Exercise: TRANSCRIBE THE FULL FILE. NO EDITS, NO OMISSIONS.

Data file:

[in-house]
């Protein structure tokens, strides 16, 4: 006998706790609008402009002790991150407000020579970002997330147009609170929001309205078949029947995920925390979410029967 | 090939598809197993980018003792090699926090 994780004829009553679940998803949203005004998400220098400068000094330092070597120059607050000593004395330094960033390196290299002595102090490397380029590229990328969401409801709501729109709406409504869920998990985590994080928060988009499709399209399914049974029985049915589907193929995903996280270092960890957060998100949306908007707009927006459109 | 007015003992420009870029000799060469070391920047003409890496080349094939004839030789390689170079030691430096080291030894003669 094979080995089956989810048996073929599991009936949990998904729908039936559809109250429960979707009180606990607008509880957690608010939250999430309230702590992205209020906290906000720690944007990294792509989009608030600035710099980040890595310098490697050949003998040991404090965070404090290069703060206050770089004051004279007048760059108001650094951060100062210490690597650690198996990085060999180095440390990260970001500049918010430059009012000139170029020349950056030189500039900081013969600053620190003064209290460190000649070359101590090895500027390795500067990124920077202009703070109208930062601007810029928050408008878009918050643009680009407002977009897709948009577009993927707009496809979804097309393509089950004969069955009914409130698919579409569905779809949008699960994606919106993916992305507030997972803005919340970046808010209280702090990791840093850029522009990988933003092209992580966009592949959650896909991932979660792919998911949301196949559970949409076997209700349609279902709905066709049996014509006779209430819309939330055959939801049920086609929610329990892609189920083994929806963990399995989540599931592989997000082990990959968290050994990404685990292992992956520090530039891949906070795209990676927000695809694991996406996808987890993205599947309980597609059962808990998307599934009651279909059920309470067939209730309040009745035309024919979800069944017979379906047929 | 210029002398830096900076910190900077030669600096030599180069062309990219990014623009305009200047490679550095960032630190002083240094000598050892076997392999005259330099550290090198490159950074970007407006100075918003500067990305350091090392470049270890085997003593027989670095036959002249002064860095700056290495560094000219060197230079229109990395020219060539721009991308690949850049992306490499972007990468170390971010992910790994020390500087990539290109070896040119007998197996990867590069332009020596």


[in-house]
């Protein structure tokens, strides 16, 4: 006998706790609008402009002790991150407000020579970002997330147009609170929001309205078949029947995920925390979410029967 | 090939598809197993980018003792090699926090 994780004829009553679940998803949203005004998400220098400068000094330092070597120059607050000593004395330094960033390196290299002595102090490397380029590229990328969401409801709501729109709406409504869920998990985590994080928060988009499709399209399914049974029985049915589907193929995903996280270092960890957060998100949306908007707009927006459109 | 007015003992420009870029000799060469070391920047003409890496080349094939004839030789390689170079030691430096080291030894003669 094979080995089956989810048996073929599991009936949990998904729908039936559809109250429960979707009180606990607008509880957690608010939250999430309230702590992205209020906290906000720690944007990294792509989009608030600035710099980040890595310098490697050949003998040991404090965070404090290069703060206050770089004051004279007048760059108001650094951060100062210490690597650690198996990085060999180095440390990260970001500049918010430059009012000139170029020349950056030189500039900081013969600053620190003064209290460190000649070359101590090895500027390795500067990124920077202009703070109208930062601007810029928050408008878009918050643009680009407002977009897709948009577009993927707009496809979804097309393509089950004969069955009914409130698919579409569905779809949008699960994606919106993916992305507030997972803005919340970046808010209280702090990791840093850029522009990988933003092209992580966009592949959650896909991932979660792919998911949301196949559970949409076997209700349609279902709905066709049996014509006779209430819309939330055959939801049920086609929610329990892609189920083994929806963990399995989540599931592989997000082990990959968290050994990404685990292992992956520090530039891949906070795209990676927000695809694991996406996808987890993205599947309980597609059962808990998307599934009651279909059920309470067939209730309040009745035309024919979800069944017979379906047929 | 210029002398830096900076910190900077030669600096030599180069062309990219990014623009305009200047490679550095960032630190002083240094000598050892076997392999005259330099550290090198490159950074970007407006100075918003500067990305350091090392470049270890085997003593027989670095036959002249002064860095700056290495560094000219060197230079229109990395020219060539721009991308690949850049992306490499972007990468170390971010992910790994020390500087990539290109070896040119007998197996990867590069332009020596």